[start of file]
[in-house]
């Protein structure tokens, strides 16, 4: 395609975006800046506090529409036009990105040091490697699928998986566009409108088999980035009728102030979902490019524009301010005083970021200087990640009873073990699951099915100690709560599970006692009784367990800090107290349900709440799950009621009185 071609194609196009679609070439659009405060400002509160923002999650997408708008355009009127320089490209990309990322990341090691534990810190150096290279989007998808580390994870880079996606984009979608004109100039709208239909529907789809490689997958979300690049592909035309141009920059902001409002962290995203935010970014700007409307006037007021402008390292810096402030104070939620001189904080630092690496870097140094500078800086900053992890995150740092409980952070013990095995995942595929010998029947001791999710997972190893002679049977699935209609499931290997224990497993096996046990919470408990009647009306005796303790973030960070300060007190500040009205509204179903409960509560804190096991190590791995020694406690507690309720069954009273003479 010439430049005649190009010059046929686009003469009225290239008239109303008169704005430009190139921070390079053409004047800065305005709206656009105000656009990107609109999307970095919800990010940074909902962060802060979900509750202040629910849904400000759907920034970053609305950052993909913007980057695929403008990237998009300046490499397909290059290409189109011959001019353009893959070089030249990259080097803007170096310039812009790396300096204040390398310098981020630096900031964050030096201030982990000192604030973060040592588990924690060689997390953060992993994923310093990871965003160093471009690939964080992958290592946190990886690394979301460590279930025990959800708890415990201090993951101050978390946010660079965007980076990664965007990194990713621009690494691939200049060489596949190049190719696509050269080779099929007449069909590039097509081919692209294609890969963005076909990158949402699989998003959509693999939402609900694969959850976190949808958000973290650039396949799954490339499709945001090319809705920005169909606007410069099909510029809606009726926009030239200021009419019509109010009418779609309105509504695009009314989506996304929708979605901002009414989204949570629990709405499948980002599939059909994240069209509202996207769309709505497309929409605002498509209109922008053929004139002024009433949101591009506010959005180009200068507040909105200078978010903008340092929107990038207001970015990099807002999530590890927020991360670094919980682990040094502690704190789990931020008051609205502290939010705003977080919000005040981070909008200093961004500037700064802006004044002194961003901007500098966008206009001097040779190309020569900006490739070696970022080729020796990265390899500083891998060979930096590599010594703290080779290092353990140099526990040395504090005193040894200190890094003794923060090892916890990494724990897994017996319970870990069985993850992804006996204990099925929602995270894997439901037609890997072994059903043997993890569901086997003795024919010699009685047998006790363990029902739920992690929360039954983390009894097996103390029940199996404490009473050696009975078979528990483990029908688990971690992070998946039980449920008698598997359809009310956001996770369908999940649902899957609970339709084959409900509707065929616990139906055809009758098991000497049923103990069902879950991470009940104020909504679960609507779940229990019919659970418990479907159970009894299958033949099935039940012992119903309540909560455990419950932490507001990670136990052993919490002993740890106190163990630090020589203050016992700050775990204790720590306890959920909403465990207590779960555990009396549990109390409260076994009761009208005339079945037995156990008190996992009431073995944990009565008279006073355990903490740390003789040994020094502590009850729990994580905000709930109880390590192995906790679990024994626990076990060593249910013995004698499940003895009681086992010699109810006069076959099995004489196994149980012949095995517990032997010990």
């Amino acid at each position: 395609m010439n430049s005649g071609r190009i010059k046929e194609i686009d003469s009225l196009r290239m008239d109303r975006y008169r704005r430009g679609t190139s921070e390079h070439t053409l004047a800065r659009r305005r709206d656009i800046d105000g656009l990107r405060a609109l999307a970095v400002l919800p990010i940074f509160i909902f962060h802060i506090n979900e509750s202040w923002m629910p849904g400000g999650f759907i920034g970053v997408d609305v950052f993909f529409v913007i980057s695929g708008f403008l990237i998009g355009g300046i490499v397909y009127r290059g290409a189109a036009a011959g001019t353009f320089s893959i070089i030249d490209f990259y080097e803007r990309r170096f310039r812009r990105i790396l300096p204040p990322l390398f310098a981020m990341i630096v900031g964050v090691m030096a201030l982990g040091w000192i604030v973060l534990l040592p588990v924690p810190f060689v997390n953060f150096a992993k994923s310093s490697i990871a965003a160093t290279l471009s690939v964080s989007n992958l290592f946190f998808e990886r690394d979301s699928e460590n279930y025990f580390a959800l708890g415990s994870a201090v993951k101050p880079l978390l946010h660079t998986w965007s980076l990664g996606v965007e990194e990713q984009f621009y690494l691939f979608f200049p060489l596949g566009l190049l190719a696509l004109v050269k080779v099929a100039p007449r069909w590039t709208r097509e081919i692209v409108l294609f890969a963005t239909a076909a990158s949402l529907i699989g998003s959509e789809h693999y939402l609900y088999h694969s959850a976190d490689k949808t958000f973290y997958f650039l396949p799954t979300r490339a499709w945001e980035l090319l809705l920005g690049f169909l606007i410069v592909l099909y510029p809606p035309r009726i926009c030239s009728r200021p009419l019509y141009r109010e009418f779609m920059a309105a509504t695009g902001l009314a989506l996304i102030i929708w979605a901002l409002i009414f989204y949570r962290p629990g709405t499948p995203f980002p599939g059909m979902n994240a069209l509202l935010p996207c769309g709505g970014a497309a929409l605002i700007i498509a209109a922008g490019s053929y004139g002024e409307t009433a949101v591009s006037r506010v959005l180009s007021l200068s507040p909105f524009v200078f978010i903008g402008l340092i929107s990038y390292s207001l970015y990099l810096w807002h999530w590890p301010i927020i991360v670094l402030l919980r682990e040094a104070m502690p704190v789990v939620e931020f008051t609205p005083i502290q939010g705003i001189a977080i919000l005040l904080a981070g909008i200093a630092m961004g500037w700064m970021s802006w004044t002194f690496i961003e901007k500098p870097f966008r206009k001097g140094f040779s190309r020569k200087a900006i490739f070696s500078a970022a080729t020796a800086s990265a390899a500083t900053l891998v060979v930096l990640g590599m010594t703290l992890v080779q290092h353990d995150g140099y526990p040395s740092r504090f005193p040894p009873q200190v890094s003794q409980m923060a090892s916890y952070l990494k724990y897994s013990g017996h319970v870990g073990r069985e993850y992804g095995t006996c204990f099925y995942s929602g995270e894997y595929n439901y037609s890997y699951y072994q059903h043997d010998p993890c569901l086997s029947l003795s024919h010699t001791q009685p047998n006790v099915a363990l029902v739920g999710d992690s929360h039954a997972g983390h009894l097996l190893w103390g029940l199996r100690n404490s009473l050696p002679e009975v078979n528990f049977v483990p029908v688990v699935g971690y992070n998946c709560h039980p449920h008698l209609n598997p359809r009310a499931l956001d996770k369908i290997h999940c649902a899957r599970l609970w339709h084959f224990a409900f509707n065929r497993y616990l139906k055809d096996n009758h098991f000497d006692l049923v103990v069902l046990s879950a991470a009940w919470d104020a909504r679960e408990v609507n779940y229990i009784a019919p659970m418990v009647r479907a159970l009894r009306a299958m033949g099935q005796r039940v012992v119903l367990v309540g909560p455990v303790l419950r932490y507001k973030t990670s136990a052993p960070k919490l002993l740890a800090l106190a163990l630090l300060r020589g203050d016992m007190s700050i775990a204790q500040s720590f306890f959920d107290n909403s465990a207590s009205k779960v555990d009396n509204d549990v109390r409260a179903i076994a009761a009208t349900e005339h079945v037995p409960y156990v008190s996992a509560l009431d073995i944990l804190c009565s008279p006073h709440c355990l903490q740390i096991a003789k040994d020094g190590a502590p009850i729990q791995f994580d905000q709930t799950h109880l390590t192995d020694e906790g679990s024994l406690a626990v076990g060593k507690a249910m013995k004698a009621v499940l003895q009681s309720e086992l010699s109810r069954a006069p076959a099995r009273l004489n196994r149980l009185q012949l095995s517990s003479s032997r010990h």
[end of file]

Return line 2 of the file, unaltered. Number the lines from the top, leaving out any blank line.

């Protein structure tokens, strides 16, 4: 395609975006800046506090529409036009990105040091490697699928998986566009409108088999980035009728102030979902490019524009301010005083970021200087990640009873073990699951099915100690709560599970006692009784367990800090107290349900709440799950009621009185 071609194609196009679609070439659009405060400002509160923002999650997408708008355009009127320089490209990309990322990341090691534990810190150096290279989007998808580390994870880079996606984009979608004109100039709208239909529907789809490689997958979300690049592909035309141009920059902001409002962290995203935010970014700007409307006037007021402008390292810096402030104070939620001189904080630092690496870097140094500078800086900053992890995150740092409980952070013990095995995942595929010998029947001791999710997972190893002679049977699935209609499931290997224990497993096996046990919470408990009647009306005796303790973030960070300060007190500040009205509204179903409960509560804190096991190590791995020694406690507690309720069954009273003479 010439430049005649190009010059046929686009003469009225290239008239109303008169704005430009190139921070390079053409004047800065305005709206656009105000656009990107609109999307970095919800990010940074909902962060802060979900509750202040629910849904400000759907920034970053609305950052993909913007980057695929403008990237998009300046490499397909290059290409189109011959001019353009893959070089030249990259080097803007170096310039812009790396300096204040390398310098981020630096900031964050030096201030982990000192604030973060040592588990924690060689997390953060992993994923310093990871965003160093471009690939964080992958290592946190990886690394979301460590279930025990959800708890415990201090993951101050978390946010660079965007980076990664965007990194990713621009690494691939200049060489596949190049190719696509050269080779099929007449069909590039097509081919692209294609890969963005076909990158949402699989998003959509693999939402609900694969959850976190949808958000973290650039396949799954490339499709945001090319809705920005169909606007410069099909510029809606009726926009030239200021009419019509109010009418779609309105509504695009009314989506996304929708979605901002009414989204949570629990709405499948980002599939059909994240069209509202996207769309709505497309929409605002498509209109922008053929004139002024009433949101591009506010959005180009200068507040909105200078978010903008340092929107990038207001970015990099807002999530590890927020991360670094919980682990040094502690704190789990931020008051609205502290939010705003977080919000005040981070909008200093961004500037700064802006004044002194961003901007500098966008206009001097040779190309020569900006490739070696970022080729020796990265390899500083891998060979930096590599010594703290080779290092353990140099526990040395504090005193040894200190890094003794923060090892916890990494724990897994017996319970870990069985993850992804006996204990099925929602995270894997439901037609890997072994059903043997993890569901086997003795024919010699009685047998006790363990029902739920992690929360039954983390009894097996103390029940199996404490009473050696009975078979528990483990029908688990971690992070998946039980449920008698598997359809009310956001996770369908999940649902899957609970339709084959409900509707065929616990139906055809009758098991000497049923103990069902879950991470009940104020909504679960609507779940229990019919659970418990479907159970009894299958033949099935039940012992119903309540909560455990419950932490507001990670136990052993919490002993740890106190163990630090020589203050016992700050775990204790720590306890959920909403465990207590779960555990009396549990109390409260076994009761009208005339079945037995156990008190996992009431073995944990009565008279006073355990903490740390003789040994020094502590009850729990994580905000709930109880390590192995906790679990024994626990076990060593249910013995004698499940003895009681086992010699109810006069076959099995004489196994149980012949095995517990032997010990």